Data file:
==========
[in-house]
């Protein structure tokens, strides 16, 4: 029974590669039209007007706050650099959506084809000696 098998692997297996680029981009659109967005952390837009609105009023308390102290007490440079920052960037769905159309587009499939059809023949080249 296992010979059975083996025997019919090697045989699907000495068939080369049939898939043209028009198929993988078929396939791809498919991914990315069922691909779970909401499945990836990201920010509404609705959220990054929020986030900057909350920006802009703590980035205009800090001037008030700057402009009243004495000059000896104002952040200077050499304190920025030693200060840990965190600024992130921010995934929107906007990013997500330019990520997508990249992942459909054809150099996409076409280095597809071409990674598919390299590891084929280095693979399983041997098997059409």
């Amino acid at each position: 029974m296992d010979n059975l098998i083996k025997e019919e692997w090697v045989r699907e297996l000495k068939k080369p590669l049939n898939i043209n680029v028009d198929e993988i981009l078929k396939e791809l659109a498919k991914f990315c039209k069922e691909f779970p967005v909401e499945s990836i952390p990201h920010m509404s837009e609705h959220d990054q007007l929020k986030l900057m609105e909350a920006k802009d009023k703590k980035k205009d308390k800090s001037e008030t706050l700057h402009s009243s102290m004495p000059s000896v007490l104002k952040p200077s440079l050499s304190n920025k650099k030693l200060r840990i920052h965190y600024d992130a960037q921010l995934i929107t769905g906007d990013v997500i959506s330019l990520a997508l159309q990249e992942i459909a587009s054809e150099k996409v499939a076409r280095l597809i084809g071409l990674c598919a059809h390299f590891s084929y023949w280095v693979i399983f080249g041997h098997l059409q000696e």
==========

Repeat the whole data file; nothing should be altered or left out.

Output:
[in-house]
């Protein structure tokens, strides 16, 4: 029974590669039209007007706050650099959506084809000696 098998692997297996680029981009659109967005952390837009609105009023308390102290007490440079920052960037769905159309587009499939059809023949080249 296992010979059975083996025997019919090697045989699907000495068939080369049939898939043209028009198929993988078929396939791809498919991914990315069922691909779970909401499945990836990201920010509404609705959220990054929020986030900057909350920006802009703590980035205009800090001037008030700057402009009243004495000059000896104002952040200077050499304190920025030693200060840990965190600024992130921010995934929107906007990013997500330019990520997508990249992942459909054809150099996409076409280095597809071409990674598919390299590891084929280095693979399983041997098997059409």
């Amino acid at each position: 029974m296992d010979n059975l098998i083996k025997e019919e692997w090697v045989r699907e297996l000495k068939k080369p590669l049939n898939i043209n680029v028009d198929e993988i981009l078929k396939e791809l659109a498919k991914f990315c039209k069922e691909f779970p967005v909401e499945s990836i952390p990201h920010m509404s837009e609705h959220d990054q007007l929020k986030l900057m609105e909350a920006k802009d009023k703590k980035k205009d308390k800090s001037e008030t706050l700057h402009s009243s102290m004495p000059s000896v007490l104002k952040p200077s440079l050499s304190n920025k650099k030693l200060r840990i920052h965190y600024d992130a960037q921010l995934i929107t769905g906007d990013v997500i959506s330019l990520a997508l159309q990249e992942i459909a587009s054809e150099k996409v499939a076409r280095l597809i084809g071409l990674c598919a059809h390299f590891s084929y023949w280095v693979i399983f080249g041997h098997l059409q000696e």